“It’s like putting together a jigsaw puzzle. By examining papyri, pottery fragments with writing on, toys and other objects, we are trying to form a picture of how children lived in Roman Egypt,” explains social historian and historian of ideas Ville Vuolanto, University of Oslo. What she and Dr April Pudsey of the University of Newcastle have found is evidence from Roman Egypt that shows that 14-year-old boys were enrolled in a youth organization in order to learn to be good citizens.
The research is part of the University of Oslo project ‘Tiny Voices from the Past: New Perspectives on Childhood in Early Europe’. The documentary evidence comes from 7,500 ancient documents written on papyrus that originate from Oxyrhynchos in Egypt, which in the first five hundred years CE was a large town of more than 25,000 inhabitants. Oxyrhynchos had Egypt’s most important weaving industry, and was also the Roman administrative centre for the area. Researchers possess a great deal of documentation precisely from this area because archaeologists digging one hundred years ago discovered thousands of papyri in what had once been the town’s rubbish dumps.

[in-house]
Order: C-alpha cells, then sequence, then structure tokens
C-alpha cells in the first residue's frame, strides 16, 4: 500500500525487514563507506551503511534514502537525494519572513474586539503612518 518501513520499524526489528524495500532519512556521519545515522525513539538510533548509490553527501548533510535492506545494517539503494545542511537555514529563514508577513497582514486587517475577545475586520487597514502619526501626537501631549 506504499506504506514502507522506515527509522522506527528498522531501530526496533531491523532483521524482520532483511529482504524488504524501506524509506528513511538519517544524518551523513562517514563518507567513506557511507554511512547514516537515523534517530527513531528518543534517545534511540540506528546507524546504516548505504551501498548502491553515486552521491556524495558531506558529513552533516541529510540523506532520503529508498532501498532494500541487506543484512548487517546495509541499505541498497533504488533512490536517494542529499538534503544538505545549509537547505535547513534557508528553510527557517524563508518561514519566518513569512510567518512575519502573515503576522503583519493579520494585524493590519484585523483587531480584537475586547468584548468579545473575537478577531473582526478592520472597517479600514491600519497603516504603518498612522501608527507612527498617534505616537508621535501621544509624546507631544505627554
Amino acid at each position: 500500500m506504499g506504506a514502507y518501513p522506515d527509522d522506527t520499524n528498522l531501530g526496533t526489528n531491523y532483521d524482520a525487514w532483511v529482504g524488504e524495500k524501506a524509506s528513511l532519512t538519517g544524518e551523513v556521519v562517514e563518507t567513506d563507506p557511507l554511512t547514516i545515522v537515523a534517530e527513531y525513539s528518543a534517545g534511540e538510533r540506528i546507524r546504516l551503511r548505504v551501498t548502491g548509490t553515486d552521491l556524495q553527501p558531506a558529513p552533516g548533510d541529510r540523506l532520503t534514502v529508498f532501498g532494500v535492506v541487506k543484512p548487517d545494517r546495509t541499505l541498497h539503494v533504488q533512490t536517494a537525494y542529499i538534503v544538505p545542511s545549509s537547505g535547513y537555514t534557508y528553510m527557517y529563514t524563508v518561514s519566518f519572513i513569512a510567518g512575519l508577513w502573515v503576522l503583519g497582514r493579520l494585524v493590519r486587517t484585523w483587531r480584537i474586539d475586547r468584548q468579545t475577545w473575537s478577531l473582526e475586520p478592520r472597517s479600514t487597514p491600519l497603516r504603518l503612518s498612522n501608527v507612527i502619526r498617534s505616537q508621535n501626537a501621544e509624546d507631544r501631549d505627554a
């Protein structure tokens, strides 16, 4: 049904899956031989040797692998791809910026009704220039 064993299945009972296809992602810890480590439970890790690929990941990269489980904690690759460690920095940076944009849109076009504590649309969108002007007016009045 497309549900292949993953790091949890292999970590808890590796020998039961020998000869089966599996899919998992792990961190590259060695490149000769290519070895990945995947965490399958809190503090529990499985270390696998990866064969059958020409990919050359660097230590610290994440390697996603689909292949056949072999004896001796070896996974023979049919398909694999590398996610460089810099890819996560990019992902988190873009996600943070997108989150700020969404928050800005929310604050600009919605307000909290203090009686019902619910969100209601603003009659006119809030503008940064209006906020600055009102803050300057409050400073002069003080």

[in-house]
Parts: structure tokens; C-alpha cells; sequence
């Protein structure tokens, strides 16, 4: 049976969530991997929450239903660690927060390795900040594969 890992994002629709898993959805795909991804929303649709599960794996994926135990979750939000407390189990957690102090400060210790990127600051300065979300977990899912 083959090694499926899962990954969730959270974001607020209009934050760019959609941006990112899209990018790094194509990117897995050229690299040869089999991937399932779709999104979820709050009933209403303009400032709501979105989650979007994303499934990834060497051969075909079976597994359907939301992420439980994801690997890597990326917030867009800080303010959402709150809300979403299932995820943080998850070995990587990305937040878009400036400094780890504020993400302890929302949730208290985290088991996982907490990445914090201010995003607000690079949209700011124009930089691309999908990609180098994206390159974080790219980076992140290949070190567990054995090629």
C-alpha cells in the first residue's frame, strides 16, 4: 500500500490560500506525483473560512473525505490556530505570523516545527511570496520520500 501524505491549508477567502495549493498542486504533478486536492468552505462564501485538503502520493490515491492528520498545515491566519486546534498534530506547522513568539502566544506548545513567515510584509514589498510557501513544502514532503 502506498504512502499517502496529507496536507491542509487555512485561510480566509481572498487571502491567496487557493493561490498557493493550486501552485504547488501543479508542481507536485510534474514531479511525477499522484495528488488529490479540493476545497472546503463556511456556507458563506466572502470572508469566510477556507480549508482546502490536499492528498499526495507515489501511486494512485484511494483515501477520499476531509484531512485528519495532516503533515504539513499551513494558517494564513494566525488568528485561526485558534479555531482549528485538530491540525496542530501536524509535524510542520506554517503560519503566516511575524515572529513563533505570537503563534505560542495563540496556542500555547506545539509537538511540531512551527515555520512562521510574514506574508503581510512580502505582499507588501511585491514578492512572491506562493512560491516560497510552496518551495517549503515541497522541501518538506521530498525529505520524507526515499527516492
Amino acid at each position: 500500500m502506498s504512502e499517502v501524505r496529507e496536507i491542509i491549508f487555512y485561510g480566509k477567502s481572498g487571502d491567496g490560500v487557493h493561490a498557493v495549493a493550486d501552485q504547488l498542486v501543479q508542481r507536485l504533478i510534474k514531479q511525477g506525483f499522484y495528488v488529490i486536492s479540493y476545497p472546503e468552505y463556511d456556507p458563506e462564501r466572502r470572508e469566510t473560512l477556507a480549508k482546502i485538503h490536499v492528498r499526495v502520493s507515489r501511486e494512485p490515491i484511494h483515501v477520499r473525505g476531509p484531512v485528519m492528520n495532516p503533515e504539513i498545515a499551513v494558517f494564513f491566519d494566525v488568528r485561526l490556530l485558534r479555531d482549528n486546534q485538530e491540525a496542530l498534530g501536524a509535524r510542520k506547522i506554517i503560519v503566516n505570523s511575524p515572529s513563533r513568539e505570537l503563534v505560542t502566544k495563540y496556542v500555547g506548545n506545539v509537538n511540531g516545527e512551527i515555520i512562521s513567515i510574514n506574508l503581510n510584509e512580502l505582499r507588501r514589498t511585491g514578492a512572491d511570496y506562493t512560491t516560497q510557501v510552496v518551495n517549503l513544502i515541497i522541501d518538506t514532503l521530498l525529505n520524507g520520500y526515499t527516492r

Read the full story here: http://www.sciencedaily.com/releases/2014/11/141105084711.htm